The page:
This is the second part of a double-bill based on common myths in English teaching. Part 1 and myths 1 – 5 can be found here.
Myth 6: Young people find quiet hard work boring.
In the first place a third to a half of your class are likely to be introverts who probably prefer a quieter environment and time to think. Not only that, but reading and writing are silent pursuits – in the same way that music involves noise and PE involves movement. That’s not to say there should be no noise in an English classroom, just that reading and writing are complex cognitive processes that require huge levels of concentration and attention and as few distractions as possible. Many students are happy to tell me how quick and enjoyable lessons of quiet hard work are. If anything, they feel like they go faster!
Myth 7: Because young people learn new vocabulary implicitly, there’s no need to teach words explicitly.
The human mind has evolved to acquire new vocabulary naturally; however, we need multiple exposures to these words in multiple contexts for this to happen. This is why we need to design these contexts and exposures ourselves – the opportunity for practice and repetition will not be available outside school for many children. It’s useful to choose the vocabulary you will teach and think of ways to make it stick: by teaching it in context; by giving students lots of ways to use the word; by sharing its etymology; and by testing their understanding and knowledge regularly.
Myth 8: Closed questions do not challenge students to think critically about a text.
If students can answer lots of closed questions about a literary text then they know it very well; this wide-ranging, connected knowledge is the stuff that deep analysis is made of. Closed questions and tasks also range in difficulty. Consider the difference between these two closed questions about An Inspector Calls: ‘What is the Inspector’s surname’ and ‘Explain three critical interpretations of the Inspector’s role in the play’. The second is clearly a more challenging task.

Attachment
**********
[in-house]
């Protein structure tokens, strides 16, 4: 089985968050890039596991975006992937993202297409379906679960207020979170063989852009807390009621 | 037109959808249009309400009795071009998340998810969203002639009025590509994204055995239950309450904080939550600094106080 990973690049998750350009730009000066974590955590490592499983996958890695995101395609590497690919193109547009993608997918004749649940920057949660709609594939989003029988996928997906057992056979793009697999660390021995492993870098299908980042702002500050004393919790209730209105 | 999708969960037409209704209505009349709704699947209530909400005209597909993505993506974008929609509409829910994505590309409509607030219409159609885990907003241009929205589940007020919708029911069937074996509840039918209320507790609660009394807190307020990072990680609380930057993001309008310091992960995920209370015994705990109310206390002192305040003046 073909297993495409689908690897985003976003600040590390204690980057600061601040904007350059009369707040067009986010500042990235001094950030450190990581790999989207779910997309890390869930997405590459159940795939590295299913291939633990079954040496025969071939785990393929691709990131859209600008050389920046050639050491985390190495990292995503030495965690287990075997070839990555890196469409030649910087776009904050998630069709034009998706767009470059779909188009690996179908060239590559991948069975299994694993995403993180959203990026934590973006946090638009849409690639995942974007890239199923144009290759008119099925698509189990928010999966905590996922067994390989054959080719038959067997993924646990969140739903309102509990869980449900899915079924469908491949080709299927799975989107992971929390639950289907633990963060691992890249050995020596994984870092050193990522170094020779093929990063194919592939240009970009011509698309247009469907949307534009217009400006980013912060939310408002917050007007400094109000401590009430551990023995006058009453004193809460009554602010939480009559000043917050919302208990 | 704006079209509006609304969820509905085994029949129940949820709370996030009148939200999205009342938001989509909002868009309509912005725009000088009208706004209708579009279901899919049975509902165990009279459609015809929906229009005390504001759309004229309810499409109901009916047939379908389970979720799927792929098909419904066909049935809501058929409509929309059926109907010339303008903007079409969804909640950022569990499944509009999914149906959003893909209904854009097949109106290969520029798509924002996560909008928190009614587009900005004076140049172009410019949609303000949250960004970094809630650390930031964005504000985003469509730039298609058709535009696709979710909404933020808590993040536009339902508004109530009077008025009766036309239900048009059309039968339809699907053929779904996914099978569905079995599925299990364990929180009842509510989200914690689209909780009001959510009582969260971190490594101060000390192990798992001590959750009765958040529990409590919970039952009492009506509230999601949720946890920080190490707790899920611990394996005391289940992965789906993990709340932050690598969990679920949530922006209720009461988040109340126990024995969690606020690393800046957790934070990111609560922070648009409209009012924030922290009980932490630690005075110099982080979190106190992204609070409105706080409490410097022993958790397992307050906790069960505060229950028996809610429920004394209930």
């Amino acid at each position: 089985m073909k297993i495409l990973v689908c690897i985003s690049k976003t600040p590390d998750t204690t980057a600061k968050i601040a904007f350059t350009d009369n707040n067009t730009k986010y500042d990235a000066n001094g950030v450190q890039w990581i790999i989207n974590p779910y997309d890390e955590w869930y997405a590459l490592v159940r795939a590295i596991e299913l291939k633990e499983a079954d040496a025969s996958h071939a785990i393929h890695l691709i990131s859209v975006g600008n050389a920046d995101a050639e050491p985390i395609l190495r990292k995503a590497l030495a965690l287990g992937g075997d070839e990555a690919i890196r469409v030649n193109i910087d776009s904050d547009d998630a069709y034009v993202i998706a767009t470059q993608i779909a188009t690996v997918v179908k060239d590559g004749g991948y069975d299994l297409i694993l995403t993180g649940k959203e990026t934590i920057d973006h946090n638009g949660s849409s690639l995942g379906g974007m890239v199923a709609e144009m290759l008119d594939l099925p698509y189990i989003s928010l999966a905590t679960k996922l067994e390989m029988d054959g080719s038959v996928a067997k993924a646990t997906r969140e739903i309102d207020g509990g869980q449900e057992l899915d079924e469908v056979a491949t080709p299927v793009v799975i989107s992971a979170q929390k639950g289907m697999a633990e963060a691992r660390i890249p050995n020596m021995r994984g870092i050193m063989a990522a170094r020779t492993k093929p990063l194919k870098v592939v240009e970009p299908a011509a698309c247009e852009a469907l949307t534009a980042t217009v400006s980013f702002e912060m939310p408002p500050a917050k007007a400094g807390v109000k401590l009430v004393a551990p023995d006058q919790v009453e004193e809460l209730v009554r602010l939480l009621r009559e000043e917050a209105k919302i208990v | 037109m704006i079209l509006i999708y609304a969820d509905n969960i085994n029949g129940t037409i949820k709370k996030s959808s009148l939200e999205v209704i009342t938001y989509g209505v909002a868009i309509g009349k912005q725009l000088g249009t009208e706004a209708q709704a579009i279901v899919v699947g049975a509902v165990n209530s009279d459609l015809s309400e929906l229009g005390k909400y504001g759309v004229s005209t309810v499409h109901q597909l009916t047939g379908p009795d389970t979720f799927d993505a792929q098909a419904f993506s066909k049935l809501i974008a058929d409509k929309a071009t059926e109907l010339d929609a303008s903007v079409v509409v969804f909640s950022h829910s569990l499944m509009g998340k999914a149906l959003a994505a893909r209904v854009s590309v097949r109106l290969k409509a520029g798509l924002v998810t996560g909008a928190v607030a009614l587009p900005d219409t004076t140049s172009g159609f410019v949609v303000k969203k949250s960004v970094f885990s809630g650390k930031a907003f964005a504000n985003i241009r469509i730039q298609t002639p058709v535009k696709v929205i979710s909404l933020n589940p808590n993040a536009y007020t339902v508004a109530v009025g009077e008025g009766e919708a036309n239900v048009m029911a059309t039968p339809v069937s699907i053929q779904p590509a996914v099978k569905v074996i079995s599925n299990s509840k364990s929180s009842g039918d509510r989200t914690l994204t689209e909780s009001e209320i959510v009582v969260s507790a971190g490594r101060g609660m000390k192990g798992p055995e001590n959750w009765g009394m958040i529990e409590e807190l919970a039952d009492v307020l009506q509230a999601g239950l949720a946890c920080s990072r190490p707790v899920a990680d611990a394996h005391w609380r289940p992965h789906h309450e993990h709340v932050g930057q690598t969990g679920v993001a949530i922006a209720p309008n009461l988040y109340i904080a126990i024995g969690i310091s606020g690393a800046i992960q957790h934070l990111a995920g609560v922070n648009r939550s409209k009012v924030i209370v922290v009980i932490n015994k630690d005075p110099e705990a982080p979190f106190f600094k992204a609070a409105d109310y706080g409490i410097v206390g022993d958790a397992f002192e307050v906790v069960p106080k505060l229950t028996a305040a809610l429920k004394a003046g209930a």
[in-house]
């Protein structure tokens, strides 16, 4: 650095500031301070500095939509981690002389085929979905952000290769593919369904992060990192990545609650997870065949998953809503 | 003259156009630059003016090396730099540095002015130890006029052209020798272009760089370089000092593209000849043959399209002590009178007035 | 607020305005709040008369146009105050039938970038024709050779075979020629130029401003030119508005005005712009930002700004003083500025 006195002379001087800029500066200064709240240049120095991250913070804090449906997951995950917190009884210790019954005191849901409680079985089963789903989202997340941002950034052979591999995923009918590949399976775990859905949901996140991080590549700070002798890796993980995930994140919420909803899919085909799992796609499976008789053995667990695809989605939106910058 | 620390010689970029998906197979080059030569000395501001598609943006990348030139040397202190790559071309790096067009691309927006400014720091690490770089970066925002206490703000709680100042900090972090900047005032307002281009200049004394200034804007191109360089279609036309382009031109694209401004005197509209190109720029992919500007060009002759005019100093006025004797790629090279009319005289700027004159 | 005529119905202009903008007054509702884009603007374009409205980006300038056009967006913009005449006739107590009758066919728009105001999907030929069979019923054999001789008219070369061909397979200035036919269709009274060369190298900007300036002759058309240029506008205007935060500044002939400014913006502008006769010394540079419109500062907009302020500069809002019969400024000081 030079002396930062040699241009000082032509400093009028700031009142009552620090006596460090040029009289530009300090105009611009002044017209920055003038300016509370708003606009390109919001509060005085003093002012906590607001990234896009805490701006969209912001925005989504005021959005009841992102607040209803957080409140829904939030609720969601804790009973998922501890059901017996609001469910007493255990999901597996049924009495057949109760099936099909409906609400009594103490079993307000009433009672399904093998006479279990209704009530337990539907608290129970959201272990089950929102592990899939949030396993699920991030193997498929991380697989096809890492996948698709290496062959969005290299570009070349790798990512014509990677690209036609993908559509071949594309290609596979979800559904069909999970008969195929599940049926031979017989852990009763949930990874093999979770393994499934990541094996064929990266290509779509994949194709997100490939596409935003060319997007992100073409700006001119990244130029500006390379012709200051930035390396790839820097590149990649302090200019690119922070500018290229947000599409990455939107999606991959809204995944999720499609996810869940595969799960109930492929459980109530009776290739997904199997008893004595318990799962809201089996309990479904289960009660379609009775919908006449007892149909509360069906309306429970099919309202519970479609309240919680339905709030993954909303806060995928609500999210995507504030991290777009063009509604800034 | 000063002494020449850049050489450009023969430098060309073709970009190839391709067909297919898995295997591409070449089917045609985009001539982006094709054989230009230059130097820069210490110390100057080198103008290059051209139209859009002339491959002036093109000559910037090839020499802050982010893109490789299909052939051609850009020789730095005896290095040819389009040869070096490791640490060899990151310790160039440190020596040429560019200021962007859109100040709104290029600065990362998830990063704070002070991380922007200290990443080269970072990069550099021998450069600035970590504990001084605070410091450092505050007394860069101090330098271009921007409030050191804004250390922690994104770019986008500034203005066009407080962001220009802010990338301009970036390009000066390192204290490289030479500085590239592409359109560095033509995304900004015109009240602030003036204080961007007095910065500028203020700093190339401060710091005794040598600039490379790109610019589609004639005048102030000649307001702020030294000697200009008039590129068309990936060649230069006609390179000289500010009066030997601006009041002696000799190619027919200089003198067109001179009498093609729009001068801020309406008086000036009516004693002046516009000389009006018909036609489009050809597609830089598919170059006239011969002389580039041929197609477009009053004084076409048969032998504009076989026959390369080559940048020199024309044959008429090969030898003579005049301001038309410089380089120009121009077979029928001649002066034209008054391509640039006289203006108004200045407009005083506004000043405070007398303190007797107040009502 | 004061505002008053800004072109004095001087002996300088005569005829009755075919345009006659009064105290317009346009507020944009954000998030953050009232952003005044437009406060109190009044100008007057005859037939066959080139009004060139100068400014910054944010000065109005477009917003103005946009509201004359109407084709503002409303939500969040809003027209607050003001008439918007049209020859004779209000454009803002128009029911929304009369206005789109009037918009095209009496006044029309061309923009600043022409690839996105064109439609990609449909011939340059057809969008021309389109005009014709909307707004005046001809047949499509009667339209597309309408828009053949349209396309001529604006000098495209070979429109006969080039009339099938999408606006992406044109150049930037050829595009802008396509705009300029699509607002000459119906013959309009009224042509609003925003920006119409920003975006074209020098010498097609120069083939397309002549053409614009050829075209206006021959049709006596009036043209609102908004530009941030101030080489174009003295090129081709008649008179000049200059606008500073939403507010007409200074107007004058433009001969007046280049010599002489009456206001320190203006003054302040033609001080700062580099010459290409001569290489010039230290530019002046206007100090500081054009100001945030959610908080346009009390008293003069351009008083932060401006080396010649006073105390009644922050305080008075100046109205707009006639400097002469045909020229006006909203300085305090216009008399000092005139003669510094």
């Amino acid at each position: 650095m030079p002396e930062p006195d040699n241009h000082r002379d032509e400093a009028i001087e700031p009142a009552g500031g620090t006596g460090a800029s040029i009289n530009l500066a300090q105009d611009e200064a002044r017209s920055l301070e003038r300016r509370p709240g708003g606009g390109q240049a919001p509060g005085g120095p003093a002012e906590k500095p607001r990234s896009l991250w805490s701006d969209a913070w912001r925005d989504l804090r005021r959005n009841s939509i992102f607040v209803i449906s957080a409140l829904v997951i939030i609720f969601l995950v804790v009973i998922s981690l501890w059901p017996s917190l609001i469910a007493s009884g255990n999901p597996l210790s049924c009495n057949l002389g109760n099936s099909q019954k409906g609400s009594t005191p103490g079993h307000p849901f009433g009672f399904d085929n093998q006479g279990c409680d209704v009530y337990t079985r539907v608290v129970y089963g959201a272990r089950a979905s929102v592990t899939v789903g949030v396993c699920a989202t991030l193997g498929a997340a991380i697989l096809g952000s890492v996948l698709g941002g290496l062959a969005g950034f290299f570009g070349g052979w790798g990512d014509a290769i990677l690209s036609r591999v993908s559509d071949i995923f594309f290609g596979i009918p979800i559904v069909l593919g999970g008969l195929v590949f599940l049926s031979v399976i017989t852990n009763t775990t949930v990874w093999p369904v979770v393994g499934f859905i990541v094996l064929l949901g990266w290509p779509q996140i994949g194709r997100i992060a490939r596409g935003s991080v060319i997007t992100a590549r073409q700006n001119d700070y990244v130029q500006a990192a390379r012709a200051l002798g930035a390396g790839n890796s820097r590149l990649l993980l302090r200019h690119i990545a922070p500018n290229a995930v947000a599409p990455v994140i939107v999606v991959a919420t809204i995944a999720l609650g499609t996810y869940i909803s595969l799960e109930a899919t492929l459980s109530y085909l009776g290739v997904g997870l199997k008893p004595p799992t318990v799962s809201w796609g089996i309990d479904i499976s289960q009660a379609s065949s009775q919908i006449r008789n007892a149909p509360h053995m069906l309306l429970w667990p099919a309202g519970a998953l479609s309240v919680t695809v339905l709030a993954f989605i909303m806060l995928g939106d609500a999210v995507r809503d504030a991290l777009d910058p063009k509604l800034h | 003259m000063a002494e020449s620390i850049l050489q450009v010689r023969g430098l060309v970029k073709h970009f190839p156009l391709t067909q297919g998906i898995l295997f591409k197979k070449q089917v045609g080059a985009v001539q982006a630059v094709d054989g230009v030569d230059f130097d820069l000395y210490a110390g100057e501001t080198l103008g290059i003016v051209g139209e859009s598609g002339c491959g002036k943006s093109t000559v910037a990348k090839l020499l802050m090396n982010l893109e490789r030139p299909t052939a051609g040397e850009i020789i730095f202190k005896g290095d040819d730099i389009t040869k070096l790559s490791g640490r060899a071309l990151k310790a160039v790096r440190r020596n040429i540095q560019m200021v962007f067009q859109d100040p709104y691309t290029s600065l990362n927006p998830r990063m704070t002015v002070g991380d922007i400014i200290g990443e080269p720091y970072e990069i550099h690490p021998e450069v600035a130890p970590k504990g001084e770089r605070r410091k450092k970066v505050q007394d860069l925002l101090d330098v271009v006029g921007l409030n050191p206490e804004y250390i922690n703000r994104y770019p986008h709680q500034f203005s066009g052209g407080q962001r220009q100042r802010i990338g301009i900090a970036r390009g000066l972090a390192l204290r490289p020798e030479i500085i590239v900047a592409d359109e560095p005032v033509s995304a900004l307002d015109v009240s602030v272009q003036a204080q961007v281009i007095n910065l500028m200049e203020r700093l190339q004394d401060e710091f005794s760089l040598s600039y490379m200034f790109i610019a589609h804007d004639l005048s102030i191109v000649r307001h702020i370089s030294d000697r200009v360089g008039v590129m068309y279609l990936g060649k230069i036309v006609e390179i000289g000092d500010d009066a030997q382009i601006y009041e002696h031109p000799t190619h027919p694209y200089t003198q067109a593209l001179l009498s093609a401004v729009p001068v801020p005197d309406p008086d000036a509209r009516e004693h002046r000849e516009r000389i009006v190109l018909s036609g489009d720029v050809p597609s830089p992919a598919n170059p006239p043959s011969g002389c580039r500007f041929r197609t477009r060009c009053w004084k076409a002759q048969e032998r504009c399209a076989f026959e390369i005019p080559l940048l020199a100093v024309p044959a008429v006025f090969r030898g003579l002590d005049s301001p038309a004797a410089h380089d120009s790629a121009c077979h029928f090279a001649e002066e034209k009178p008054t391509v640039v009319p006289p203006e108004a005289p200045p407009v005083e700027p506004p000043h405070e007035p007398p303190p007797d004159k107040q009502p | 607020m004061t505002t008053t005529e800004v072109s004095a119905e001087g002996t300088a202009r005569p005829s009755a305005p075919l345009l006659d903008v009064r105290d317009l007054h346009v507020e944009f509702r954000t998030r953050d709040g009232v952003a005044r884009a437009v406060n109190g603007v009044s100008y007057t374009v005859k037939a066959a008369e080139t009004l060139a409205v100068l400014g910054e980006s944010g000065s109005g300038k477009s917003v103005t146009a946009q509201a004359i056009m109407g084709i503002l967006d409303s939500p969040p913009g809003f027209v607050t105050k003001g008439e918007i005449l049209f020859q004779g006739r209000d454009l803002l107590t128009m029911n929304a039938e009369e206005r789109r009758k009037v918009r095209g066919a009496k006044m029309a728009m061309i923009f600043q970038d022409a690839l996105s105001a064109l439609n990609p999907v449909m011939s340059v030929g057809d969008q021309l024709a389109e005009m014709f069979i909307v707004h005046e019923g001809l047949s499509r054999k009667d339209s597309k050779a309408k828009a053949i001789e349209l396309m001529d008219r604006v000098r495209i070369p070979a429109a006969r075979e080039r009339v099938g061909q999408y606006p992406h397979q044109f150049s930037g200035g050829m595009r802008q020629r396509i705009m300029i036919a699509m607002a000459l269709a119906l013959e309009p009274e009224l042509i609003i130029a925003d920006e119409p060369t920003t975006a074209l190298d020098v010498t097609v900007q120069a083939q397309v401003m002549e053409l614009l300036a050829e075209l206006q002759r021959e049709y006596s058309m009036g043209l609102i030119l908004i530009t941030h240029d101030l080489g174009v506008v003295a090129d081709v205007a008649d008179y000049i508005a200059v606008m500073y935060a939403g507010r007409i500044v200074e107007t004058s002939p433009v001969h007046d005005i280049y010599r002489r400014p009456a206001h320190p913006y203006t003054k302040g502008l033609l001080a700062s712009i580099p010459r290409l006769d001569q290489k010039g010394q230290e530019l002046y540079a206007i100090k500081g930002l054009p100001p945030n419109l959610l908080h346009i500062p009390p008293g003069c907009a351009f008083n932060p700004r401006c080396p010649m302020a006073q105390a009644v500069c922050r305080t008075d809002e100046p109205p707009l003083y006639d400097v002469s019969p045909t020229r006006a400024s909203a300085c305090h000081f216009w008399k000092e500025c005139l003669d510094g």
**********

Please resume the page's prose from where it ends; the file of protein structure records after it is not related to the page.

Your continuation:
Myth 9: You can elicit anything about a text through good questioning.
Questioning can elicit some pretty fine stuff, especially if your class are knowledgeable and interested. But good questioning is not alchemy. Sometimes you will have to explain ideas, concepts and interpretations of texts yourself. Never be afraid to do this. Often, there is no other way your students can learn new and challenging ideas.
Myth 10: There is no such thing as a wrong answer in English.
This myth has a twin sister: Any answer is is valid – as long as you can back it up with evidence. Ultimately, right-versus-wrong is the wrong frame of reference. Instead, our students need to be able to discriminate between good and bad. In other words, the difference between a strong interpretation and a weak interpretation – and all the shades of quality in between. To develop a sensitivity for this, our students need to be exposed to a wealth of sophisticated and critical insights over a sustained period of time.
Thanks for reading. If you can think of any I have overlooked, please add them in the comments.